Embedded sensing M2M enable advanced efficient agriculture

The VDC embedded hardware team received a very interesting briefing from RFMicron (Austin, Texas) on an IC component aimed at solving a problem seen with passive RFID tags. In addition to increasing the performance of the RFID tag, the new chip (called Magnus) actually allows the tag to perform additional functions and, as a result, we believe that this product has many potential M2M applications.

Here is a bit of background. Passive RFID tags do not contain any power source of their own. When stimulated by the correct RF signal, they chirp back data that is stored on or measured by the tag at that moment. Because a passive RFID tag is essentially using the received energy to transmit the return signal the tuning between the tag electronics and antenna have to be near perfect. One thing that can interfere with a passive RFID tag’s performance is moisture. The new Magnus chip enables the passive RFID tag to adjust for moisture to maintain optimal operation. That, by itself, is significant because it allows objects that are in sub-optimal conditions (e.g. wet) to be monitored wirelessly at greater distances. As a result M2M applications could be deployed over extremely long periods of time without needing any power source on the individual assets. What made this new component really interesting is that moisture data from the component could be transmitted by the tag along with the stored ID number. In our opinion, passive RFID tags with this component could be a key piece in an M2M optimized agricultural operation. Here is how it would work:

RFID Sensor

VDC’s View of M2M Enabled Agriculture using Passive RFID Moisture Detection

1.)    During planting process, the farm equipment inserts the RFID tags at given intervals along with the seeds. The embedded computer on the farm equipment logs and transmits the tag’s ID number and GPS location data to the cloud.

2.)    As farm equipment pass over the fields, the RFID reader scans the sensors and the embedded computer collects the data. This allows for the creation of a economical irrigation plan. VDC pictures this as being similar to ink-jet printers in precision as opposed to pumping water and spraying for fixed intervals.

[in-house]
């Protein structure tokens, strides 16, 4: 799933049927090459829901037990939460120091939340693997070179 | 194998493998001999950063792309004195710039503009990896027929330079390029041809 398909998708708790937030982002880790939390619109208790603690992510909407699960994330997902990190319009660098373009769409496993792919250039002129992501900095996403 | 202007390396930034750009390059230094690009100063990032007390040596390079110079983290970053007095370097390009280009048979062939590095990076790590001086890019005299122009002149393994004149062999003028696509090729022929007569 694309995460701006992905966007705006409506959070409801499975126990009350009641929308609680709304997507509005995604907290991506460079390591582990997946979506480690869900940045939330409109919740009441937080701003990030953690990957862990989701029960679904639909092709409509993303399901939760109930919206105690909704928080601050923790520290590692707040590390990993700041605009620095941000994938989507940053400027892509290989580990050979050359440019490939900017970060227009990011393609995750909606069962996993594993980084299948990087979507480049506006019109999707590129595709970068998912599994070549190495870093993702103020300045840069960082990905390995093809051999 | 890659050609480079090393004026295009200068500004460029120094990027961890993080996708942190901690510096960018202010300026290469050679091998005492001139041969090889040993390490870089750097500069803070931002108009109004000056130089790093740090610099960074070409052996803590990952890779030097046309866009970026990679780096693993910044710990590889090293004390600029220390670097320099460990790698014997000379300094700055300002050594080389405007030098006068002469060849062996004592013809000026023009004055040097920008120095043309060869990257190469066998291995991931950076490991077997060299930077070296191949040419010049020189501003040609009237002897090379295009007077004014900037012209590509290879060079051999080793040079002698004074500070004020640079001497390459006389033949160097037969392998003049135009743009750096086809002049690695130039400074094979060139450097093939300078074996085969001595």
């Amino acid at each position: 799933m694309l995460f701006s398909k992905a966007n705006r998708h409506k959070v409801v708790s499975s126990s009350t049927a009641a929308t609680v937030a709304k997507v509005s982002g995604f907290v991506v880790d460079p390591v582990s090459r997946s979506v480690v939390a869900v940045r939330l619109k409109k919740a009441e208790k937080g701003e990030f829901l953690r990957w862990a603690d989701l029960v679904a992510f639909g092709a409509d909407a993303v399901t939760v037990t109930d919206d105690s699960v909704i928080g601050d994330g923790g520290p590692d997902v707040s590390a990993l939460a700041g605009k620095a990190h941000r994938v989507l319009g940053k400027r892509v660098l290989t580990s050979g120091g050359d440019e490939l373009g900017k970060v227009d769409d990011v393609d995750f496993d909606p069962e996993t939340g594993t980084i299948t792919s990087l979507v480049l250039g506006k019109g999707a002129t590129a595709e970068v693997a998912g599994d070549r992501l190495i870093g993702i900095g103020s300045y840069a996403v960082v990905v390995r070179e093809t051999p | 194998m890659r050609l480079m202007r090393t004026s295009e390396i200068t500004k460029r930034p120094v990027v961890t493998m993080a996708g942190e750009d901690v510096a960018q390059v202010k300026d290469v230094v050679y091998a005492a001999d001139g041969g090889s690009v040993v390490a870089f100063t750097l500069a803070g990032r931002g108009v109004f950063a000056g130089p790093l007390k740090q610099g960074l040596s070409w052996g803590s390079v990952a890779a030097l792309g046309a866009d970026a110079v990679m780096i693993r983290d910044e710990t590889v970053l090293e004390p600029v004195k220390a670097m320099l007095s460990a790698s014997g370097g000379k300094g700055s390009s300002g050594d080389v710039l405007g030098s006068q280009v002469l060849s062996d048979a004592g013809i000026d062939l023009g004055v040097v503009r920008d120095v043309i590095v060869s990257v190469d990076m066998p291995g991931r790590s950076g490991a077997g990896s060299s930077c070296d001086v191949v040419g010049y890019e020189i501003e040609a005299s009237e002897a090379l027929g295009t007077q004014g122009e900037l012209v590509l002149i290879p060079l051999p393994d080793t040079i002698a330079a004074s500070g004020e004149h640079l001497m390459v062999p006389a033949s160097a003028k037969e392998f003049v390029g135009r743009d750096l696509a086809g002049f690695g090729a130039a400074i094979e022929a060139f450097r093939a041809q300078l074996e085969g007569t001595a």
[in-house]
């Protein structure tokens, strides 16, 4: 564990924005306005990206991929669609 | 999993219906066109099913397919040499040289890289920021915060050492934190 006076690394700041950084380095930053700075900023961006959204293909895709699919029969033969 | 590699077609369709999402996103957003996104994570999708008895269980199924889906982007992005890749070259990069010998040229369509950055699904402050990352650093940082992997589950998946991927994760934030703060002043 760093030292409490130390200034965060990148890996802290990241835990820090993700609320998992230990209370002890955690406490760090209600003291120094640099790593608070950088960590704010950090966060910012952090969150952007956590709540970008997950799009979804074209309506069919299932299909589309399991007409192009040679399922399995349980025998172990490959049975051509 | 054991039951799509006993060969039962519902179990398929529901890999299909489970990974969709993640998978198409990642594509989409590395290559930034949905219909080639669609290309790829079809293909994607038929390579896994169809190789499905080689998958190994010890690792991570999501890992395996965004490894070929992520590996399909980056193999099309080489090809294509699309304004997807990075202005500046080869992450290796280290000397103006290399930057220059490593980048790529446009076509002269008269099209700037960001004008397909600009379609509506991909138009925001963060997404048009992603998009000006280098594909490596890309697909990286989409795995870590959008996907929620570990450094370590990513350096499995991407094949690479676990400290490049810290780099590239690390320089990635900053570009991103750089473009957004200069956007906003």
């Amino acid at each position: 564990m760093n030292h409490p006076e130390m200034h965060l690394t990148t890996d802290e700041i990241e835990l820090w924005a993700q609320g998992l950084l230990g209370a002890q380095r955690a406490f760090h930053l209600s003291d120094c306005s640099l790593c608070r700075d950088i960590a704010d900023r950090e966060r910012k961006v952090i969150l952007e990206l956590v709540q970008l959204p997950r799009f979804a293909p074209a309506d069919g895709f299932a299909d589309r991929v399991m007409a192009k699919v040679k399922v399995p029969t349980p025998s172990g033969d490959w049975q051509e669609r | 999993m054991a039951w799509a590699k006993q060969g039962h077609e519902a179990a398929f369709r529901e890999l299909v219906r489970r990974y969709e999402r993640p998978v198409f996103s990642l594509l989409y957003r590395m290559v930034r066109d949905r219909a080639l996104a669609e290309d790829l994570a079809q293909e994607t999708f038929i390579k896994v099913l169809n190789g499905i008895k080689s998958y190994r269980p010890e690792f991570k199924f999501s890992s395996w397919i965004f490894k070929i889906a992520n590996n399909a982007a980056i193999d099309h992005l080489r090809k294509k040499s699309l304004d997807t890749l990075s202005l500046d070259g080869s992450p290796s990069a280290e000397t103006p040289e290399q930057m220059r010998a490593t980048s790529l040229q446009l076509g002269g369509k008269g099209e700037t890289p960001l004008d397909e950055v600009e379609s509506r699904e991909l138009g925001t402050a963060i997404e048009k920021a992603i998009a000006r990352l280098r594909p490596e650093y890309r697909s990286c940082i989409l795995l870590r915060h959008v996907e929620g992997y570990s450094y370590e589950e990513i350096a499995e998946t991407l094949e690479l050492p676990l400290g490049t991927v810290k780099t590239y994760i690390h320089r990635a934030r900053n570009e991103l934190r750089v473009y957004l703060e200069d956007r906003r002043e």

3.)    Data from the moisture sensors can be retained in the cloud to confirm that optimal irrigation was maintained.

4.)    At harvest time, data on crop yields and quality are collected and sent to the cloud.

5.)    The cloud stored data can be used for many purposes that benefit several agricultural stakeholders including:

  • The farmer can optimize future crops from the lessons learned from the current one.
  • The aggregated data on crop yields can be sold to the investment community for analysis and pricing of agriculture-based financial instruments.
  • In the event of a crop failure, the insurance industry can verify that the farmer had followed reasonable practices before making the payout.

6.)    At the end of the process, the farmer tills over the field without having to worry about recovering sensors or their connectivity infrastructure.

What happens to the RFID tags after that?  We have to assume that most of the tags would survive for several years but they would no longer have precise location or soil depth. Although, it is possible that the tags could be recovered for future use, the cost of doing so would likely exceed their cost of approximately $1 per unit. In future growing seasons, any data received from RFID tags deployed with earlier crops would be ignored.

The connected-farm is only one of many possible M2M applications for passive RFID sensor tags. For example, the moisture detecting RFID tags could be installed inside tanks at regular intervals to detect liquid levels.  Other physical properties such as pressure or temperature could be included to increase functionality. The M2M possibilities are endless.

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